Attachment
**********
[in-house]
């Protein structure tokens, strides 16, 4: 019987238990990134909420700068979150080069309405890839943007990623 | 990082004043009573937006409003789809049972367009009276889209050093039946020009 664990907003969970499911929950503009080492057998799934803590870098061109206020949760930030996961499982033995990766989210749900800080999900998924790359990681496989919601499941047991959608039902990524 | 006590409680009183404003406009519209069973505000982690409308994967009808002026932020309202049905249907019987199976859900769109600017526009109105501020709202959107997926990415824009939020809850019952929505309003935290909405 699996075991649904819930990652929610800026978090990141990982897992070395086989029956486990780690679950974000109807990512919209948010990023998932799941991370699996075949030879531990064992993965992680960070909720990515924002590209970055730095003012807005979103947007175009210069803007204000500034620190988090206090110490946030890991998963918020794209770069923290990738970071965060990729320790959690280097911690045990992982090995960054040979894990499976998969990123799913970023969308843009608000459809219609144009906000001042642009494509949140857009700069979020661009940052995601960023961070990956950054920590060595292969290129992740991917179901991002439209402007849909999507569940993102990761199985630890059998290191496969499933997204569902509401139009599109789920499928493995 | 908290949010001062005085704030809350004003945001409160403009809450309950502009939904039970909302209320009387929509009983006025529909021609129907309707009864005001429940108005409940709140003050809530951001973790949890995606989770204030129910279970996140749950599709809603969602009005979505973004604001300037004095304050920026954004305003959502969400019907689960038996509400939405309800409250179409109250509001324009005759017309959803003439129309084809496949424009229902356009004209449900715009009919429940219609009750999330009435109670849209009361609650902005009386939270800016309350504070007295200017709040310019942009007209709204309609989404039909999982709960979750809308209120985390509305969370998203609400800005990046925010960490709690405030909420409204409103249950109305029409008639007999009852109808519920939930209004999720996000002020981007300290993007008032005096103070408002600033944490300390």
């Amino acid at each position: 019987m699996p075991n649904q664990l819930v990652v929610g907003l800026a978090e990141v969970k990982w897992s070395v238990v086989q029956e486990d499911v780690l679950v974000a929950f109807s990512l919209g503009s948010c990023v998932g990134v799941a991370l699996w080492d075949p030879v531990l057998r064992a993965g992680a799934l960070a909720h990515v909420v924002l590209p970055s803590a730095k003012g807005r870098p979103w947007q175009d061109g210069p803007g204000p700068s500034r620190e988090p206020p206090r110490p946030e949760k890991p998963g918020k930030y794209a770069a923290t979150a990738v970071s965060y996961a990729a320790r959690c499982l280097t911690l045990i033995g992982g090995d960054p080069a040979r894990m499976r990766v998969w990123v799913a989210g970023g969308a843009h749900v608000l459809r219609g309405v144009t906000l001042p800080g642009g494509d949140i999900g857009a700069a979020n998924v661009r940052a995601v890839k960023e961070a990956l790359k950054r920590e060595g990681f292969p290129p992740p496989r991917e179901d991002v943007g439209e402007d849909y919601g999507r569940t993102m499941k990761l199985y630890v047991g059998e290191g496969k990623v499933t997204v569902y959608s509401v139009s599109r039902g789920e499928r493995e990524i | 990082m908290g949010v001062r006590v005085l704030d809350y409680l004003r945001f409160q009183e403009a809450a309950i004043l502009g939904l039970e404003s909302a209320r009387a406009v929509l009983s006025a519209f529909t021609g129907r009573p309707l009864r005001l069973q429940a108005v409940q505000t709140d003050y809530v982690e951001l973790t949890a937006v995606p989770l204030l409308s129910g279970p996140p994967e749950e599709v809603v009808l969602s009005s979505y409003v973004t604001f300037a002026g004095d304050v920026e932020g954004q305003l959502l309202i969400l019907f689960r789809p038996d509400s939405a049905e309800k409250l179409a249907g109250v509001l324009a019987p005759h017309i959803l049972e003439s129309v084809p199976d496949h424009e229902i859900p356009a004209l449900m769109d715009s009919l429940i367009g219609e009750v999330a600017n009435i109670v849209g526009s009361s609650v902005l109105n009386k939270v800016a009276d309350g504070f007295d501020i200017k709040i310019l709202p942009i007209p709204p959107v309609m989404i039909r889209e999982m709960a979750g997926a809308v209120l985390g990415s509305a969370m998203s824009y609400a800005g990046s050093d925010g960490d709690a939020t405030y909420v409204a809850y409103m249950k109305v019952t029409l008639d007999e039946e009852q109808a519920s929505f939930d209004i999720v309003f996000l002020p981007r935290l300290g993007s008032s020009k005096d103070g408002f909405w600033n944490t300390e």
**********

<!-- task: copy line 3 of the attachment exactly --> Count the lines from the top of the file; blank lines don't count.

């Amino acid at each position: 019987m699996p075991n649904q664990l819930v990652v929610g907003l800026a978090e990141v969970k990982w897992s070395v238990v086989q029956e486990d499911v780690l679950v974000a929950f109807s990512l919209g503009s948010c990023v998932g990134v799941a991370l699996w080492d075949p030879v531990l057998r064992a993965g992680a799934l960070a909720h990515v909420v924002l590209p970055s803590a730095k003012g807005r870098p979103w947007q175009d061109g210069p803007g204000p700068s500034r620190e988090p206020p206090r110490p946030e949760k890991p998963g918020k930030y794209a770069a923290t979150a990738v970071s965060y996961a990729a320790r959690c499982l280097t911690l045990i033995g992982g090995d960054p080069a040979r894990m499976r990766v998969w990123v799913a989210g970023g969308a843009h749900v608000l459809r219609g309405v144009t906000l001042p800080g642009g494509d949140i999900g857009a700069a979020n998924v661009r940052a995601v890839k960023e961070a990956l790359k950054r920590e060595g990681f292969p290129p992740p496989r991917e179901d991002v943007g439209e402007d849909y919601g999507r569940t993102m499941k990761l199985y630890v047991g059998e290191g496969k990623v499933t997204v569902y959608s509401v139009s599109r039902g789920e499928r493995e990524i | 990082m908290g949010v001062r006590v005085l704030d809350y409680l004003r945001f409160q009183e403009a809450a309950i004043l502009g939904l039970e404003s909302a209320r009387a406009v929509l009983s006025a519209f529909t021609g129907r009573p309707l009864r005001l069973q429940a108005v409940q505000t709140d003050y809530v982690e951001l973790t949890a937006v995606p989770l204030l409308s129910g279970p996140p994967e749950e599709v809603v009808l969602s009005s979505y409003v973004t604001f300037a002026g004095d304050v920026e932020g954004q305003l959502l309202i969400l019907f689960r789809p038996d509400s939405a049905e309800k409250l179409a249907g109250v509001l324009a019987p005759h017309i959803l049972e003439s129309v084809p199976d496949h424009e229902i859900p356009a004209l449900m769109d715009s009919l429940i367009g219609e009750v999330a600017n009435i109670v849209g526009s009361s609650v902005l109105n009386k939270v800016a009276d309350g504070f007295d501020i200017k709040i310019l709202p942009i007209p709204p959107v309609m989404i039909r889209e999982m709960a979750g997926a809308v209120l985390g990415s509305a969370m998203s824009y609400a800005g990046s050093d925010g960490d709690a939020t405030y909420v409204a809850y409103m249950k109305v019952t029409l008639d007999e039946e009852q109808a519920s929505f939930d209004i999720v309003f996000l002020p981007r935290l300290g993007s008032s020009k005096d103070g408002f909405w600033n944490t300390e």